Connecting Contractors and Customers

Illustration: a house made of icons featuring technology for the home like lights, security cameras, a fridge, etc.

“All politics is local,” said former Massachusetts congressman Tip O’Neill, who rose to the lofty position of Speaker of the House.

Decades ago, when O’Neill was credited with the expression, someone could have made a similar statement about electrical contracting with a comparable degree of certainty. ECs were mostly good, solid and local businessmen.

Indeed, any contractors who routinely ventured outside of their hometown were commonly referred to as “traveling contractors.”

While electrical contractors today might be less bashful about pursuing construction project opportunities beyond their home base, another enduring characterization academic and industry experts make of the industry is that electrical contracting, just like most of construction, is fragmented.

Notably, there are virtually no recallable instances in American business where fragmentation is considered to be a positive. Fragments come in small, medium and large sizes. But when business experts and consultants are talking about fragmentation in the construction field, they most likely mean small companies doing small jobs.

Since our regular beat is to cover service and maintenance, we have a natural prejudice on behalf of just that kind of work activity. From our standpoint, small is beautiful. That picture does not entirely have to change.

Technology has reshaped much of American commerce and is barreling down the highway toward the construction industry at a faster pace than most contractors can possibly gauge. This tech has created business-development prospects in remote markets for ECs while enabling them to respond to the service and maintenance needs of their established local customers.

Here’s how to pursue these bona fide opportunities—without totally disrupting anyone’s lifestyle.

Delivery

Internet of things technologies are on the verge of transforming the delivery of service and maintenance in the electrical industry, which is leading to connected service. Electrical service and maintenance contractors in the late 2020s will advance the diagnostics and remedies of customers’ needs in ways that are unimaginable in electrical contracting today.

This all means that electrical contractors will be able to continue to enjoy the comforts of hometown business, while reaping the benefits of network-enabled relationships with colleagues in other markets with whom they can collaborate, thanks to cutting-edge technologies.

Networking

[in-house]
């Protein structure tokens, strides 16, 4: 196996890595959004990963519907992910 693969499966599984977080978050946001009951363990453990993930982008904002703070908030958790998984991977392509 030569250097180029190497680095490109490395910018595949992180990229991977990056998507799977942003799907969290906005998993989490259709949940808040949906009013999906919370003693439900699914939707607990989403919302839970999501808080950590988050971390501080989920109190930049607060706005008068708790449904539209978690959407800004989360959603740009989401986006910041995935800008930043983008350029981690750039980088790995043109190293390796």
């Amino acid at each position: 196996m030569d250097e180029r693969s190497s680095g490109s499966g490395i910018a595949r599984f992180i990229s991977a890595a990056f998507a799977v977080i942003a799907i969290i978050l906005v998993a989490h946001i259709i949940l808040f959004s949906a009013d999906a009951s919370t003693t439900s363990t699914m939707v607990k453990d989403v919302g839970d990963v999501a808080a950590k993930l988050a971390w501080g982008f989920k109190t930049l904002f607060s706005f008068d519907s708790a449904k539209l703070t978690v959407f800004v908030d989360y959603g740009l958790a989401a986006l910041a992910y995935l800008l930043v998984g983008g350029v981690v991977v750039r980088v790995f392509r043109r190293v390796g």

NECA contractors who are committed to making service and maintenance a greater and growing share of their overall revenues are joining the quickly expanding NECA Service Network, which is dedicated to introducing an unprecedented level of professionalism to this aspect of construction.

Through the power and resources of a network, participating companies are in a unique position to gain from business- development opportunities, management education benefiting their service managers and staff members and customer-skills training to add to the tool box of every service electrician and technician.

Thus, the service and maintenance teams in each of these firms, through the innovative learning and information sharing they experience through the network, are better prepared than ever to satisfy customers’ needs.

All of the managers, staff and electricians in these companies have the day one advantage of the education and training and the fundamental knowledge demanded in today’s highly competitive business environment.

What now distances them from their competition is a new level of competency that they continually augment through the ongoing education and training afforded through the network.

But that is only the beginning.

Customers are naturally prone to elevate their expectations based on what they have become accustomed to.

In all, the one bit of business philosophy that is worth remembering can be summed up this way: Today, contractors are not just in competition with others in their industry—they are in competition with everybody.

Electrical service and maintenance winners in the 2020s will differentiate themselves by adopting the technologies required to lead their industry, collaborating with forward-thinking colleagues, and accomplishing all of this, very often, by not having to stray out of their favorite ZIP codes.

About the Author

Andrew McCoy

Service and Maintenance Contributor

Andrew McCoy is the Preston and Catharine White Fellow and Department Head of the Department of Building Construction in the Myers-Lawson School of Construction at Virginia Tech. Contact him at apmccoy@vt.edu.

About the Author

Fred Sargent

Service and Maintenance Contributor

Fred Sargent is an electrical industry consultant focusing on service expertise. He can be reached at fred@sargent.com.

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